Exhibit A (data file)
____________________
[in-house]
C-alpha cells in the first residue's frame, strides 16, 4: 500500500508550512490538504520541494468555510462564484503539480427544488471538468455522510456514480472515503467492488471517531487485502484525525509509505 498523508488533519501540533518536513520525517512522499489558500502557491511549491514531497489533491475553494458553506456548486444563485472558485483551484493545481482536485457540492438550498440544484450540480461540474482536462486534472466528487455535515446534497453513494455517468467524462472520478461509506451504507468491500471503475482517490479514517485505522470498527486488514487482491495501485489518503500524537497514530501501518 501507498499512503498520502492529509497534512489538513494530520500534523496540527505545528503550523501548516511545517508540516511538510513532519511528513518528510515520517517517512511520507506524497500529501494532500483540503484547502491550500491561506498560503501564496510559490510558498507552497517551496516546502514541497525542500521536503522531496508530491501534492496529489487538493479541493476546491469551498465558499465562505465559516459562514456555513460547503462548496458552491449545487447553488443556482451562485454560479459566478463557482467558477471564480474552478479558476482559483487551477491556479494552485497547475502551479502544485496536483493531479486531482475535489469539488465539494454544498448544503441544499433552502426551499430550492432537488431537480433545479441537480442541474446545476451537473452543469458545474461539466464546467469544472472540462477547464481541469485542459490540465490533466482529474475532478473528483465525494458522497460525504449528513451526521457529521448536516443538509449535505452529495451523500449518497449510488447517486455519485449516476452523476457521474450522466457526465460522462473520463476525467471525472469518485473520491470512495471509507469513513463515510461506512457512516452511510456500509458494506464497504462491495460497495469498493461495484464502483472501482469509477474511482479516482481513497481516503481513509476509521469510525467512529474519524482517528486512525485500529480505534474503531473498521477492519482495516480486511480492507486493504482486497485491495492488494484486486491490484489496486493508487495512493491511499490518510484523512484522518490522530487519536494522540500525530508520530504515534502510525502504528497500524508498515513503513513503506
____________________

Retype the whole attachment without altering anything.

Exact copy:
[in-house]
C-alpha cells in the first residue's frame, strides 16, 4: 500500500508550512490538504520541494468555510462564484503539480427544488471538468455522510456514480472515503467492488471517531487485502484525525509509505 498523508488533519501540533518536513520525517512522499489558500502557491511549491514531497489533491475553494458553506456548486444563485472558485483551484493545481482536485457540492438550498440544484450540480461540474482536462486534472466528487455535515446534497453513494455517468467524462472520478461509506451504507468491500471503475482517490479514517485505522470498527486488514487482491495501485489518503500524537497514530501501518 501507498499512503498520502492529509497534512489538513494530520500534523496540527505545528503550523501548516511545517508540516511538510513532519511528513518528510515520517517517512511520507506524497500529501494532500483540503484547502491550500491561506498560503501564496510559490510558498507552497517551496516546502514541497525542500521536503522531496508530491501534492496529489487538493479541493476546491469551498465558499465562505465559516459562514456555513460547503462548496458552491449545487447553488443556482451562485454560479459566478463557482467558477471564480474552478479558476482559483487551477491556479494552485497547475502551479502544485496536483493531479486531482475535489469539488465539494454544498448544503441544499433552502426551499430550492432537488431537480433545479441537480442541474446545476451537473452543469458545474461539466464546467469544472472540462477547464481541469485542459490540465490533466482529474475532478473528483465525494458522497460525504449528513451526521457529521448536516443538509449535505452529495451523500449518497449510488447517486455519485449516476452523476457521474450522466457526465460522462473520463476525467471525472469518485473520491470512495471509507469513513463515510461506512457512516452511510456500509458494506464497504462491495460497495469498493461495484464502483472501482469509477474511482479516482481513497481516503481513509476509521469510525467512529474519524482517528486512525485500529480505534474503531473498521477492519482495516480486511480492507486493504482486497485491495492488494484486486491490484489496486493508487495512493491511499490518510484523512484522518490522530487519536494522540500525530508520530504515534502510525502504528497500524508498515513503513513503506